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Welcome to our health education library. The information shared below is provided to you as an educational and informational source only and is not intended to replace a medical examination or consultation, or medical advice given to you by a physician or medical professional.

How to Take Your PulseCĀ³mo tomarse el pulso

How to Take Your Pulse

Taking your pulse is a way to measure your heart rate. When you take your pulse, you are feeling the force of blood as it's pumped from your heart into your body. You may be asked to take your pulse regularly. Or you may just need to take it when you exercise or when you feel something is wrong.

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Press until you feel a light beating. This is your pulse.

1. Find Your Pulse

  • With your first 2 fingers, press lightly on the inside of your wrist, just below the base of the thumb. You should not be pressing on a bone.

  • The beats you feel are your pulse. If you can't find your pulse, try moving your fingers slightly to a new spot.

2. Take Your Pulse

  • Count the beats you feel in your wrist as you watch the second hand on a clock. You may be told to count the beats for 6 seconds, then multiply that number by 10. Or you may be told to count for a full minute.

  • The number you get is your pulse measurement. It is measured in beats per minute (bpm). A normal pulse is between 60 and 100 beats per minute. The beats should be regular (evenly spaced).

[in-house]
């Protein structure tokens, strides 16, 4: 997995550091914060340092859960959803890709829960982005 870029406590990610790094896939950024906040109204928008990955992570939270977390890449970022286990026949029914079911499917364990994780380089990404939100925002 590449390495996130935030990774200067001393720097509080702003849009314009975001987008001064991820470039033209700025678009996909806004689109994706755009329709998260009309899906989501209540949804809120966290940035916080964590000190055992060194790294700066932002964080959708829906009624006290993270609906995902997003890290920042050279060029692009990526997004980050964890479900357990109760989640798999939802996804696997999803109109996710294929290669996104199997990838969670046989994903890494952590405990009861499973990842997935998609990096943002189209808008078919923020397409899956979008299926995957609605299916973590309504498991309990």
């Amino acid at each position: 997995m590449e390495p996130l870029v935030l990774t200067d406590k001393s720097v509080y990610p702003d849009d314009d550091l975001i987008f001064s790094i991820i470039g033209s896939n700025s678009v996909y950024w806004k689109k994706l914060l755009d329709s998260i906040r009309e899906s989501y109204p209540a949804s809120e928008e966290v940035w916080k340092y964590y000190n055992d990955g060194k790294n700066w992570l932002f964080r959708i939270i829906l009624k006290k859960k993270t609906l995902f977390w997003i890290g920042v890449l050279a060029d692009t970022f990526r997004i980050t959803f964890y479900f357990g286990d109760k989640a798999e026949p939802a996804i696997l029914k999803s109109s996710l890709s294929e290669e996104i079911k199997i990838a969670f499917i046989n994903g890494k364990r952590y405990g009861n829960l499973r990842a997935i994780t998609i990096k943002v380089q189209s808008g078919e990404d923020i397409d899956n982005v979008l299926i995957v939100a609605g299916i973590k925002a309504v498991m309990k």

Image of man writing
Each time you take your pulse, write it down.

3. Write Down the Results

  • Write down your pulse each time you take it. You may be asked to bring your results with you each time you visit the doctor.

Date Last Reviewed: 2007-01-15T00:00:00-07:00

Date Last Modified:

Jay L. Jordan, MD, is an experienced cardiologist and internal medicine physician who provides a comprehensive range of cardiac care services in Beverly Hills, Los Angeles, Santa Monica, Glendale, Burbank, Calabasas and nearby communities. Take the first step in preventing and controlling heart disease with symptoms such as angina, arrhythmias, atrial fibrillation, cardiomyopathy, carotid artery disease, chest pain, congestive heart failure, coronary vascular disease, hypertension, palpitations, shortness of breath and stroke. Call Dr. Jay L. Jordan at 310-854-5493 or request an appointment online.

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